Knowing what you can NOT know. Believing in what you can NOT see. It’s actually kind of wonky and paradoxical. Not easy to fit into a box at all.
Now that I look back and think about it, a great portion of my faith was grounded in exactly what I could see, what other people said, and in the comforts of religion.
I said my faith was in God. But was it?
My “faith journey” started like a lot of Christians’: by going to church! I was raised in a particularly conservative denomination, and had no reason to doubt what I learned in Sunday School. Just as my little girls accept whatever my husband or I tell them about God, I also accepted and believed things particular to that church group. I don’t judge the church I grew up in; the people there are just doing their best to understand God and the Bible like we all are.
When I emerged from college, I steered away from my childhood denomination, and I felt a new freedom. I flew immediately to a church that was as opposite as could be, and there I fully gave myself to believing whatever that church taught and said. When the people there clapped, I clapped. When they raised their hands, so did I. When a lady spoke in tongues over me, I… did not respond. It wasn’t me. Maybe that was a first step in realizing I didn’t have to agree with everything a church did or taught; I could still be a part and enjoy relationships with people there. I had Christ in common with other believers, and that is all that really mattered.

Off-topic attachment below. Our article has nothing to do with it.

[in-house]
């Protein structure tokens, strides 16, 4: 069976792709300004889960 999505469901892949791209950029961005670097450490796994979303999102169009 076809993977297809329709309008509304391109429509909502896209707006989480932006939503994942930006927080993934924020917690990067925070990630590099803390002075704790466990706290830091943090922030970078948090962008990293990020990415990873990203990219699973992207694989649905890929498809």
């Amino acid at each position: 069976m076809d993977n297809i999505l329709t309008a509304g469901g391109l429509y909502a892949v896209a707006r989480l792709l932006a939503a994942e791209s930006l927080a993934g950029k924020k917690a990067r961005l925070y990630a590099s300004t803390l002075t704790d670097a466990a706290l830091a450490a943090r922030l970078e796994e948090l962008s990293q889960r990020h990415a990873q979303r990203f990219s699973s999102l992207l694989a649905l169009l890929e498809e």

Eventually, I equalized and, as an adult, have landed in churches that don’t fit neatly into any denomination or category. I began to enjoy the freedom of knowing that we don’t have to agree on every theological point. We’re different people and we will come to different interpretations on things like how often to take communion, when and if the rapture will occur, or if the Genesis account of creation is to be taken literally or figuratively.
I felt pretty sure that I knew the right answers to the foundational questions about my faith, and I was content to let the answers to secondary questions remain fluid throughout my life.
But there were bedrock truths I never thought to question, because I never had need to question them. These are the absolutes that seem to transcend denominational lines or theological interpretations. A few examples are:
- God is in control.
- God answers prayer.
- God uses the Bible to guide Christians in their daily lives.
- God has a plan for my life. (aka–whatever happens in my life is God’s will)